DALTON: [00:34:58] Yeah. It is a fine balance, right? And I think coming back to just like even the post that we talked about with Will, where he’s holding the sign, and it’s kind of a little bit provocative, in terms of like getting attention, but then the idea with that is to share — I mean, we try our best to share as much nuance as we could within the caption. And I also think there’s some like, honestly, self-responsibility for the individual that’s consuming content to actually look into these things too, right? It’s like, you can’t just look at — You have to look at something in its entirety and do some digging, and some in some learning about these topics, and try to make the best decision for yourself as you can, instead of just reading one thing and jumping to it.

Now I know it’s hard not to get, I mean, I’ve been there. I’ve been marketed to and fell into that trap, of course. But I think the beautiful thing about the internet when used appropriately is it allows for people like us who are trying to put out content that’s a little bit more nuanced or have this other approach to put things out there so that people can explore them to be like, hey, this doesn’t make — Well, I read this here and I bought this little plan and it did nothing for me. I don’t understand.

What are these guys saying? You know? So, I think there’s a combination of like, our responsibility as the people providing the service to be as upfront as we can and put it out there, doing the right thing, essentially. And then I think there’s some responsibility on the consumer, and I’m a consumer as well of other products to actually look into these things, and maybe take in a couple of different thoughts, so that you can then make a critical decision as to what’s going to be best for you.

WILL: [00:36:41] I also think the thing that we’re trying to do is like, make this kind of stuff sexier, right? Because [crosstalk] those quick fixes are super sexy. But the other side of it usually isn’t. But our business is, our brand is. Like, you see our space like it’s friggin’ beautiful and it’s super appealing. Like, you look at it, you’re like, oh, that looks awesome. Like, we got really good branding. It looks good. We try to make things engaging and fun. And so hopefully, to try to draw more people in, right. But then they’re coming into a space that has all this nuance. So, that’s what people have to do. That’s how we get this out there. Because we’re competing against people who do that. And have those really easy methods, right, or really like, singular, uni-dimensional thinking messages, right?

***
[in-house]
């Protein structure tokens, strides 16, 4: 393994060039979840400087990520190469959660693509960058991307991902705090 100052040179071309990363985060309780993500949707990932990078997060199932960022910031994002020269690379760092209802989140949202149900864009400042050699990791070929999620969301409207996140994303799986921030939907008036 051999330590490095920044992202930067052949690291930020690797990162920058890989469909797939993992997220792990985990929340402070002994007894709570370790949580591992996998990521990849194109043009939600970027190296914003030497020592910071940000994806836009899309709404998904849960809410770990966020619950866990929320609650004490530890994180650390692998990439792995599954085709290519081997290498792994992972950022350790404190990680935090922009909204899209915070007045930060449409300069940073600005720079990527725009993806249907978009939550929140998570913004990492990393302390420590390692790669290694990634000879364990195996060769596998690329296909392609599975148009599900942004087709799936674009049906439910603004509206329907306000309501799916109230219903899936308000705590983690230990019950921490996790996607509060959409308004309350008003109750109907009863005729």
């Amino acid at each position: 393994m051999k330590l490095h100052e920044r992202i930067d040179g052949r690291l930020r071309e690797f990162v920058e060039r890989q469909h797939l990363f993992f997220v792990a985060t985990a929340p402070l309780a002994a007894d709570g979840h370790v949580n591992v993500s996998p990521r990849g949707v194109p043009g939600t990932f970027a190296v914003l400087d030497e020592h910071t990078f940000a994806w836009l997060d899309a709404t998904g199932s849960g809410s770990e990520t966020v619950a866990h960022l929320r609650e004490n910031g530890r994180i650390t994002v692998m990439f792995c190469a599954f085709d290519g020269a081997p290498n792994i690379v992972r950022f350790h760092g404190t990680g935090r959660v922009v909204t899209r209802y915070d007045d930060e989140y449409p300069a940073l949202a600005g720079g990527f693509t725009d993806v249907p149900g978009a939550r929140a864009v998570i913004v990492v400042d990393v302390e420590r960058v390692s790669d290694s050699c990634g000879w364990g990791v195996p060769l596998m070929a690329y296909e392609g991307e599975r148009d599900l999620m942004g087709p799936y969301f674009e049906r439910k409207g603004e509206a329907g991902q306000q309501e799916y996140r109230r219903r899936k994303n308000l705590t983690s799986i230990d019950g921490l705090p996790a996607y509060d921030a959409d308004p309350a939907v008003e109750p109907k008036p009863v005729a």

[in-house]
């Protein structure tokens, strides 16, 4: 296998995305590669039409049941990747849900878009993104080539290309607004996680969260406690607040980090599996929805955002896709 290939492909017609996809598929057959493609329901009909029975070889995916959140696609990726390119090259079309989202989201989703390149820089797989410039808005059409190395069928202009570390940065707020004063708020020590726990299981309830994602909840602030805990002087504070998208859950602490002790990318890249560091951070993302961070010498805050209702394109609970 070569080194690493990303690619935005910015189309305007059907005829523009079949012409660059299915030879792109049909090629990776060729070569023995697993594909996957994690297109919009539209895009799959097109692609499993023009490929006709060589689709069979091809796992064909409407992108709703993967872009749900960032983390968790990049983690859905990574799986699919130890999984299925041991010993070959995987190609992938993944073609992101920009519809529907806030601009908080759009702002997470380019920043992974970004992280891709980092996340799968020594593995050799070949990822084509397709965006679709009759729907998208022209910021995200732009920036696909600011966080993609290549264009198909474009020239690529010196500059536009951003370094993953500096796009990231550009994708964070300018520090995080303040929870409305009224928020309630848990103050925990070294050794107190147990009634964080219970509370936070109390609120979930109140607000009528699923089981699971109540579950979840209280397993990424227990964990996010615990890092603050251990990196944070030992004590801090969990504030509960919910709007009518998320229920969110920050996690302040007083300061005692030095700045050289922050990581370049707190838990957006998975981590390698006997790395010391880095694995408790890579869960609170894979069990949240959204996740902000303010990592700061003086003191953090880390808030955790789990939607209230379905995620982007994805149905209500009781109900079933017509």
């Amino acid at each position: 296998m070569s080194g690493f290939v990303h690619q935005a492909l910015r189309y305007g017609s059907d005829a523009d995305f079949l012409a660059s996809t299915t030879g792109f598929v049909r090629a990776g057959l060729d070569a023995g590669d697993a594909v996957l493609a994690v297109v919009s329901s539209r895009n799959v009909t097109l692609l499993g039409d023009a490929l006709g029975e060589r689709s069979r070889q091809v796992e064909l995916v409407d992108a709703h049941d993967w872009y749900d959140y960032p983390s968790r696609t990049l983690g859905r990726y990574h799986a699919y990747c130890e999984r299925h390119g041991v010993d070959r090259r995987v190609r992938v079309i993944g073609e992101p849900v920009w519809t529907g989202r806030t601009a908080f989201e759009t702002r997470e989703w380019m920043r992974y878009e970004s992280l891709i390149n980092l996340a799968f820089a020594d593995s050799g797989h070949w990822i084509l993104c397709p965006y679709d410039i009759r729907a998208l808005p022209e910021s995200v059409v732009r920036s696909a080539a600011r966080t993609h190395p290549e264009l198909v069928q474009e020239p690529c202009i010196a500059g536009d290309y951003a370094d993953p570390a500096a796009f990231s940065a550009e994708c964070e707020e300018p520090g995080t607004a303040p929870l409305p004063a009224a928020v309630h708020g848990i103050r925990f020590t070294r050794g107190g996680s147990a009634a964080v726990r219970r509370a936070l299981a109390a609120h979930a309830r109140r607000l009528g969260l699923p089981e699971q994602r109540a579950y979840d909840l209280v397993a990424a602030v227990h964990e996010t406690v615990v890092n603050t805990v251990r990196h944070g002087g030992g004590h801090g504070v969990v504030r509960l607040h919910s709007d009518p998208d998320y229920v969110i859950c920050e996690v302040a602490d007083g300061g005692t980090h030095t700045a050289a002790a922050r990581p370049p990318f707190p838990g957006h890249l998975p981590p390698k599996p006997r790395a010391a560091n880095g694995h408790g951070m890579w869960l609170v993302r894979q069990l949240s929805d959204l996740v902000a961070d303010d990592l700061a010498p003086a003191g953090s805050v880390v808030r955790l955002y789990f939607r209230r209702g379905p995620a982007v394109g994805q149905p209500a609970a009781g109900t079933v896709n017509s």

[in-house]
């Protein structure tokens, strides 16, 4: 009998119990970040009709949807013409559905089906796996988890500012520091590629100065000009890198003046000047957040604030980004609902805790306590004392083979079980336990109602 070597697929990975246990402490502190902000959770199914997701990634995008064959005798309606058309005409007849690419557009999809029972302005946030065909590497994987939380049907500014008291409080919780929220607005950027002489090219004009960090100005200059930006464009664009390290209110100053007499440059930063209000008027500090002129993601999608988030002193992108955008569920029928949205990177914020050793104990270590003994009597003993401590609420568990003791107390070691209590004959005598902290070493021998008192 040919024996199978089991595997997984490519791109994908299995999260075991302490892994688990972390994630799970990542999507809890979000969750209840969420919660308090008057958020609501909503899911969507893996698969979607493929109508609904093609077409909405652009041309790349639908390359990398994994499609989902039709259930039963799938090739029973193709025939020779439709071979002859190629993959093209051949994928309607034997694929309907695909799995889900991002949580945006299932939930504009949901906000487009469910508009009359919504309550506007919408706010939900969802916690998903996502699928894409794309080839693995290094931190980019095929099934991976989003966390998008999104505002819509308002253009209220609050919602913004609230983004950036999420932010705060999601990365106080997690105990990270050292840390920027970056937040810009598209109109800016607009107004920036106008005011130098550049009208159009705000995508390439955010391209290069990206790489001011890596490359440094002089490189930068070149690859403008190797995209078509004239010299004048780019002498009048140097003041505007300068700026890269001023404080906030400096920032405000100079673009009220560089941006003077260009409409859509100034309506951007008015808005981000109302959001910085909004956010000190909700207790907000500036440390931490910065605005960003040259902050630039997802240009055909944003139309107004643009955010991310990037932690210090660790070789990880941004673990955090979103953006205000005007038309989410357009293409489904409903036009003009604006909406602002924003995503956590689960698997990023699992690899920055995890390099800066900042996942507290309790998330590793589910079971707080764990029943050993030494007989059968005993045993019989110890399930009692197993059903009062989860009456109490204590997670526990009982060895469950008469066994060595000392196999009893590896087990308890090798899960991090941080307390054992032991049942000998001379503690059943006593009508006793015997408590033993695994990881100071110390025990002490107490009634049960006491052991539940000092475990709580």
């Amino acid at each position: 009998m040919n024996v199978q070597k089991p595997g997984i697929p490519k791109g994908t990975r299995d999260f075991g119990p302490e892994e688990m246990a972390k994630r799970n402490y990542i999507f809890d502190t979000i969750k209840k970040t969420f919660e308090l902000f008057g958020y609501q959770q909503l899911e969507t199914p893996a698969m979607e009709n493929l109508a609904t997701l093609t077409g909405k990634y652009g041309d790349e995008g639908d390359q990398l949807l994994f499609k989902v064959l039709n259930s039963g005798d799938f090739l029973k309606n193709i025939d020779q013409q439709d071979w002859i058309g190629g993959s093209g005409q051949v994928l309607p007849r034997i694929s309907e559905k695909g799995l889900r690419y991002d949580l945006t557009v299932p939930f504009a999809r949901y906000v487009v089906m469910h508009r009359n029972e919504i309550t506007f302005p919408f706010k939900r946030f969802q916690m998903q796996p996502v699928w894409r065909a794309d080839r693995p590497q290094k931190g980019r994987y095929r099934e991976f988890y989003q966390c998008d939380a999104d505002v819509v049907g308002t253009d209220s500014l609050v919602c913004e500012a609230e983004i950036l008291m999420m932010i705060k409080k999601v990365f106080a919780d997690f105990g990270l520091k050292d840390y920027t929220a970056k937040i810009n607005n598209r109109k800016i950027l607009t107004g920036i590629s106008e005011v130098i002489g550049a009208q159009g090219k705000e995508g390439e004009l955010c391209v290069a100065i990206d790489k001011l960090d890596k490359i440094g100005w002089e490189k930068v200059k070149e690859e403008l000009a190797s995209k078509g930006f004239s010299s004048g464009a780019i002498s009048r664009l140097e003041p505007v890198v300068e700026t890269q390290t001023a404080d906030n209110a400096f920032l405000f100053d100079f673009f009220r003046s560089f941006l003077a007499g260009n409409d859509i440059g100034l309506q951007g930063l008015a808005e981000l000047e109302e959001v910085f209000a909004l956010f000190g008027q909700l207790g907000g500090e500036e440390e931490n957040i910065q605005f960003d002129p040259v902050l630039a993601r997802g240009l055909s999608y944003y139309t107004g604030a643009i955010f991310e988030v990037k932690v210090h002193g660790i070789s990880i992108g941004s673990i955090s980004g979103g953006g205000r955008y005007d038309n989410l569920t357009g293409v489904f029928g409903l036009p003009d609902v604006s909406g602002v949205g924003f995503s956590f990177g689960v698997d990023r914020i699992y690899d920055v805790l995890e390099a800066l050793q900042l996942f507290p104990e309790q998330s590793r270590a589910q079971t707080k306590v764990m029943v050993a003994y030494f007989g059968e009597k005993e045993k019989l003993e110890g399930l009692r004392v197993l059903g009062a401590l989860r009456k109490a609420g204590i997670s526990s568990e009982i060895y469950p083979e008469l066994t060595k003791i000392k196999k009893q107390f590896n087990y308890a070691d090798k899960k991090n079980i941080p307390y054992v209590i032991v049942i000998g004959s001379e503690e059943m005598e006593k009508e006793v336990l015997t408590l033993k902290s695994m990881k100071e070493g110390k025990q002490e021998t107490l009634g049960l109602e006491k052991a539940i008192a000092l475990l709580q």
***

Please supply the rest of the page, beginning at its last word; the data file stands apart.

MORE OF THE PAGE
JESSE: [00:37:57] Yeah. Well, I’m glad you guys do it that way. Because it’s like, sometimes not always, you get people that say they agree with you guys. There’s all this nuance and stuff, and then they’ll just rail about people should just see it and all this. But you have to meet people where they are, [crosstalk] instead of just being like, you should already be where I am to have this conversation. It’s like no, let me meet you where you are and I’ll show you the door to this world of possibilities that maybe you haven’t seen before.

WILL: [00:38:37] Yeah. I mean, it comes back to that internal versus external thing, right? And like, oh there’s things we can do about this, to make it more appealing and to make it more accessible for the average person, right? Versus like what you were saying, which is like, oh these people are out. There’s nothing I can do about it. I wish people just thought this way. Like, well, they’re not exposed to it.

JESSE: [00:39:07] Yeah. Guys, before we run out of time, especially because there’s two of you, I want to give you plenty of time. One thing I do a little bit differently on my show that I don’t know, that I’ve seen anybody else do is I ask everybody the same question for an entire season. So, I’m at three seasons and my third question. And my question this year is how do you stay motivated after failing to reach a goal?

DALTON: [00:39:37] That’s a good question.

WILL: [00:39:32] I always reach them. I’m just kidding. They’re simple.

JESSE: [00:39:48] Never had to approach it. I mean, that’s a good way to go, I guess.

WILL: [00:39:53] Can I try, take a stab?

DALTON: [00:39:54] Go for it, bro. Yeah.

WLL: [00:39:55] I think for me, the goal doesn’t matter as much as the process does. And so I try to focus more on what’s the process that’s getting me. So, for example, my goal is to run 100 kilometers in a month, but I only get 80. But I learned something about that process and about, maybe how I need to structure my weeks. It’s like, I don’t care that I didn’t get 100 kilometers. It’s like, I care more about the fact that I’m going to be better at achieving that goal the next time that I go.

DALTON: [00:40:39] Yeah, I think I would agree in a sense. I definitely view it that way. One thing I think that shifted for me just over the last couple years is just this idea of motivation itself. And I’ve come to realize that motivation is very up and down. It’s going to ebb and flow throughout my life and throughout my physical endeavors, or whatever it may be. So, I try my best to not rely on motivation to be the sole driver for myself. So, more about the process and setting up the plan and what I want to accomplish. And just being consistent with that is usually what I used to like, work towards my goals.